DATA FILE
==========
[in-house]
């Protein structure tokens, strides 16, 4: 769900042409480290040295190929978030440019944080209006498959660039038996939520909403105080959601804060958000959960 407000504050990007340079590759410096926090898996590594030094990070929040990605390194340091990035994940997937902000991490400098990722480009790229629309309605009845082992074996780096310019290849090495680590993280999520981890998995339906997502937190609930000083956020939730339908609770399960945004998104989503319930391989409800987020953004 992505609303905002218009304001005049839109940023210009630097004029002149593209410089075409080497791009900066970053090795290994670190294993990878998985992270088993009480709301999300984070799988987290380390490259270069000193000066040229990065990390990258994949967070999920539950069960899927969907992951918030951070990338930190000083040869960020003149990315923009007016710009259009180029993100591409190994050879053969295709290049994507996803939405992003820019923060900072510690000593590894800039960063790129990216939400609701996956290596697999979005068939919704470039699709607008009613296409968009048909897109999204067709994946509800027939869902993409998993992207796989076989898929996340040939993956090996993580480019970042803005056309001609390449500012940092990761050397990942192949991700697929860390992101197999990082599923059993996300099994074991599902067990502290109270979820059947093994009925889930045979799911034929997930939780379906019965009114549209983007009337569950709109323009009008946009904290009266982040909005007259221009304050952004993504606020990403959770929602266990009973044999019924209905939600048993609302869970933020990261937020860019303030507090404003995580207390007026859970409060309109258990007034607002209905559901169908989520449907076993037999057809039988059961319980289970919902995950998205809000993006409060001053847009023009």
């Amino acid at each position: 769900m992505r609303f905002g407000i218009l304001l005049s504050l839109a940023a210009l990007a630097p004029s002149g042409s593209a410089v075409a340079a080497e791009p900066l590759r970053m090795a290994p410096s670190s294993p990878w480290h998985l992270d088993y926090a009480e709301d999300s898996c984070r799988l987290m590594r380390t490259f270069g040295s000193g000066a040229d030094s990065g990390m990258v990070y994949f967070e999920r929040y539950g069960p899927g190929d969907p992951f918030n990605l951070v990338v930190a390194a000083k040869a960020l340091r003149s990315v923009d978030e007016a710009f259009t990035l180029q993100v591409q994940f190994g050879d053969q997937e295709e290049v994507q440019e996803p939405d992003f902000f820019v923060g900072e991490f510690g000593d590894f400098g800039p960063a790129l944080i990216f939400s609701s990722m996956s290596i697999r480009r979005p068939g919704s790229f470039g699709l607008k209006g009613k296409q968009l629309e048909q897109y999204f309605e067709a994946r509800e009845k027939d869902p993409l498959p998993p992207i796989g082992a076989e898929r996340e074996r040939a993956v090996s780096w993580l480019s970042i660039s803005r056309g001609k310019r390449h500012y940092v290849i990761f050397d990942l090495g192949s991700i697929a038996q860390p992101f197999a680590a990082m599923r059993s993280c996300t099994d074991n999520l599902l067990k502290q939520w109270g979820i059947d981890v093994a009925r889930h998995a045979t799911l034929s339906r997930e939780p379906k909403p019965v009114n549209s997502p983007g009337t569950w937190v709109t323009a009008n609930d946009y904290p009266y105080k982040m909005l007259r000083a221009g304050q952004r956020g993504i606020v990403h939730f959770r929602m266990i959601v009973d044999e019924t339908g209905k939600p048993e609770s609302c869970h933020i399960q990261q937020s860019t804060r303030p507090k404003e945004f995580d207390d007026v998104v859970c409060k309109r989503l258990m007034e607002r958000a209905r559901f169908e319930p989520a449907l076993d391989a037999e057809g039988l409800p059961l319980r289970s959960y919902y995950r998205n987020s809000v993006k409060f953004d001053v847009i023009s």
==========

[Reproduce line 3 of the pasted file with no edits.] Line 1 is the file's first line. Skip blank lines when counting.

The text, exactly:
């Amino acid at each position: 769900m992505r609303f905002g407000i218009l304001l005049s504050l839109a940023a210009l990007a630097p004029s002149g042409s593209a410089v075409a340079a080497e791009p900066l590759r970053m090795a290994p410096s670190s294993p990878w480290h998985l992270d088993y926090a009480e709301d999300s898996c984070r799988l987290m590594r380390t490259f270069g040295s000193g000066a040229d030094s990065g990390m990258v990070y994949f967070e999920r929040y539950g069960p899927g190929d969907p992951f918030n990605l951070v990338v930190a390194a000083k040869a960020l340091r003149s990315v923009d978030e007016a710009f259009t990035l180029q993100v591409q994940f190994g050879d053969q997937e295709e290049v994507q440019e996803p939405d992003f902000f820019v923060g900072e991490f510690g000593d590894f400098g800039p960063a790129l944080i990216f939400s609701s990722m996956s290596i697999r480009r979005p068939g919704s790229f470039g699709l607008k209006g009613k296409q968009l629309e048909q897109y999204f309605e067709a994946r509800e009845k027939d869902p993409l498959p998993p992207i796989g082992a076989e898929r996340e074996r040939a993956v090996s780096w993580l480019s970042i660039s803005r056309g001609k310019r390449h500012y940092v290849i990761f050397d990942l090495g192949s991700i697929a038996q860390p992101f197999a680590a990082m599923r059993s993280c996300t099994d074991n999520l599902l067990k502290q939520w109270g979820i059947d981890v093994a009925r889930h998995a045979t799911l034929s339906r997930e939780p379906k909403p019965v009114n549209s997502p983007g009337t569950w937190v709109t323009a009008n609930d946009y904290p009266y105080k982040m909005l007259r000083a221009g304050q952004r956020g993504i606020v990403h939730f959770r929602m266990i959601v009973d044999e019924t339908g209905k939600p048993e609770s609302c869970h933020i399960q990261q937020s860019t804060r303030p507090k404003e945004f995580d207390d007026v998104v859970c409060k309109r989503l258990m007034e607002r958000a209905r559901f169908e319930p989520a449907l076993d391989a037999e057809g039988l409800p059961l319980r289970s959960y919902y995950r998205n987020s809000v993006k409060f953004d001053v847009i023009s």